Hami, China
Date: Lodging: Distance: Total:
09/04/1999 Electricity Hotel 428 KM 15766 KM

PHOTOS
 
Billiards park

Hardware store


 
Baby basket

Chinese tractor


 
We were required to have a Chinese registration tag on our car.

Pigs walk through town.


 
Jim, in Hami, amazed at the many options in this store.


 
 
PAIGE'S FOOD NOTES
 
9 April 1999 - Left Turpan for Hami - famous for the melons but to our disappointment, the melons were not in season. That evening around 8 p.m., we visited the bustling night market. Located down an alley, the rectangular area, which opened only in the evening, housed 30 or 40 vendors selling meat and vegetables. In the middle of each round table, where the customers sit, was a hotpot - a large electric pot with oil inside. Once you bought your meat and veggies, you place them on skewers in the pot. After five or 10 minutes, dinner was served.

We found a vendor who had a large wok for stir-fry and a hot pot so we opted to try both. The first dish from the wok was not good - full of meat that made me worry - stomachs, liver, who knows what else. Then we had lamb shashlik that was tender and tasty. Then fried rice with lamb, although there was almost no meat on the bones in my fried rice. Then we ate stir fried veggies - onions, mushrooms, Chinese cabbage, hot peppers - this was the best of the evening. Then a man came through selling banana sorbet, which we ate with glee since we'd had nothing like this since Europe.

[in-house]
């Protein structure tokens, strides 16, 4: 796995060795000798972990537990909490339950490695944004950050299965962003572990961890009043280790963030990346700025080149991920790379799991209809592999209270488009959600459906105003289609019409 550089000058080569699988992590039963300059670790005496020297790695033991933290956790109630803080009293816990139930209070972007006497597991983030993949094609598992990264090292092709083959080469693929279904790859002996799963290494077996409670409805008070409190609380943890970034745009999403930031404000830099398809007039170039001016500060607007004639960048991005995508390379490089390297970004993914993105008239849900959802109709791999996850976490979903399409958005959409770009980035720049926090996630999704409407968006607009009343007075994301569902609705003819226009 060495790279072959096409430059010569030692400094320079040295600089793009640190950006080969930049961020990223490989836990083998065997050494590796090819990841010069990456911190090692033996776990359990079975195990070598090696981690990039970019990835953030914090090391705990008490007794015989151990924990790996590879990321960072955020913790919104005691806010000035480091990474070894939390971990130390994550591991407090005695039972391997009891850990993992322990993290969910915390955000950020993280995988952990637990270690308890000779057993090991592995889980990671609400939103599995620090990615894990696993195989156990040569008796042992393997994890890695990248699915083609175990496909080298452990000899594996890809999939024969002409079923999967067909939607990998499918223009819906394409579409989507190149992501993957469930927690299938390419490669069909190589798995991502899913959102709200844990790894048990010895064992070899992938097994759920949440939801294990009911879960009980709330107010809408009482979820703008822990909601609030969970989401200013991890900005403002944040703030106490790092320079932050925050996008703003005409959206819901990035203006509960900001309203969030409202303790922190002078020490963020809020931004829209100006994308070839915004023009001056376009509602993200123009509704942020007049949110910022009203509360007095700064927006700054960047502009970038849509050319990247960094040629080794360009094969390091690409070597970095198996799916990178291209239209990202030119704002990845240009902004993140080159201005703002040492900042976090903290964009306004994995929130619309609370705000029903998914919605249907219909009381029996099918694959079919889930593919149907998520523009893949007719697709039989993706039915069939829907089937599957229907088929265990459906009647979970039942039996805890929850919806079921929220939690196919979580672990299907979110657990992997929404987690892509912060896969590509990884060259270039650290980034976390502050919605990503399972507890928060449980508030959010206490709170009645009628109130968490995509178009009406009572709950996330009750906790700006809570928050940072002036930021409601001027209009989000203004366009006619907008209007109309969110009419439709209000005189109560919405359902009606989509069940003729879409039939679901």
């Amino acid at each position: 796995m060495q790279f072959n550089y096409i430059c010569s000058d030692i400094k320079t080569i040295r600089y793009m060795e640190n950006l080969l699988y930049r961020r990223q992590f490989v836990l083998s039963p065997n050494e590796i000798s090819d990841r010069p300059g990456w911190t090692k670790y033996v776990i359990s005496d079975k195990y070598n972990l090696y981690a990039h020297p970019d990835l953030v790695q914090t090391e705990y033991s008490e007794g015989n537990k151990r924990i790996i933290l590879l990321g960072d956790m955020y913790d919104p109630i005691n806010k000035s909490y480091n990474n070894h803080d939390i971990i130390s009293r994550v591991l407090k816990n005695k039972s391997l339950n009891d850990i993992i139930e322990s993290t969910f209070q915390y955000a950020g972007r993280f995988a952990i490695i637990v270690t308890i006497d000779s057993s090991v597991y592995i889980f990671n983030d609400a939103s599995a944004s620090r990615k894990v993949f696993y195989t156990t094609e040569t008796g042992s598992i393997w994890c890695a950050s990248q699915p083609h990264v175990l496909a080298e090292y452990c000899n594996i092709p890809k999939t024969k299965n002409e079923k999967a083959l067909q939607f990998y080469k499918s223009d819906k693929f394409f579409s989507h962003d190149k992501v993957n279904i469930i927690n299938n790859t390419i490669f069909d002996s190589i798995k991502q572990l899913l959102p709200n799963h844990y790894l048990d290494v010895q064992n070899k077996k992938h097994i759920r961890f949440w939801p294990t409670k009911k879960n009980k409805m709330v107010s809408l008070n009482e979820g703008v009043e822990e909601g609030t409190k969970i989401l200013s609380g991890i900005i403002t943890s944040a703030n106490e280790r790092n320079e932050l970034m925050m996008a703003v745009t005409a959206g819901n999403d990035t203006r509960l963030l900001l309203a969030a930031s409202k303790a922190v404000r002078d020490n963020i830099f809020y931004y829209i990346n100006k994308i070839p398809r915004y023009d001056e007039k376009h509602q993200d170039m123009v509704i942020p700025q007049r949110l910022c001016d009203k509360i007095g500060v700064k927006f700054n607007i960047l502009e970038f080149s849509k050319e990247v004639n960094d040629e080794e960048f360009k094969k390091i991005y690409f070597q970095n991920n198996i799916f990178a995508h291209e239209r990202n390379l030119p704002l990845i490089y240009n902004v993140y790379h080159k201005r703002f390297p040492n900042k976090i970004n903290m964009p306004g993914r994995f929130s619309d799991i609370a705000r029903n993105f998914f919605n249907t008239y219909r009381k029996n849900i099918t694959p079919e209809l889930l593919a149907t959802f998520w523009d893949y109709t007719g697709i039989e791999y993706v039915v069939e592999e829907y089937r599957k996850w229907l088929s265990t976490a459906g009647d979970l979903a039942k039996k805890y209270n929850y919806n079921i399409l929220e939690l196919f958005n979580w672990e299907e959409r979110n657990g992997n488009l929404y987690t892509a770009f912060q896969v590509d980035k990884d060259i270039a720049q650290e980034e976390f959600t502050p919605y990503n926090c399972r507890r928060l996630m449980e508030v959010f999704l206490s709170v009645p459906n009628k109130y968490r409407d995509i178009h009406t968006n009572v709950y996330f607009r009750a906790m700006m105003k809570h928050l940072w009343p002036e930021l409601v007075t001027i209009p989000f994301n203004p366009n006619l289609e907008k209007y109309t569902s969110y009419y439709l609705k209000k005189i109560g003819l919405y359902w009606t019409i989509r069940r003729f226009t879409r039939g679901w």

Most of the people at the market were 40 or younger. Many women were dressed smartly, but the most of the men did not look so good, more like they had worked outside all day. The young children wore crotch-less pants - I guess that needs no explanation.

Afterwards we walked home and stopped at a local bakery and bought a roll for the morning. The streets at 11 p.m. were full of people walking, biking and driving. There was an enticing energy in Hami.

 
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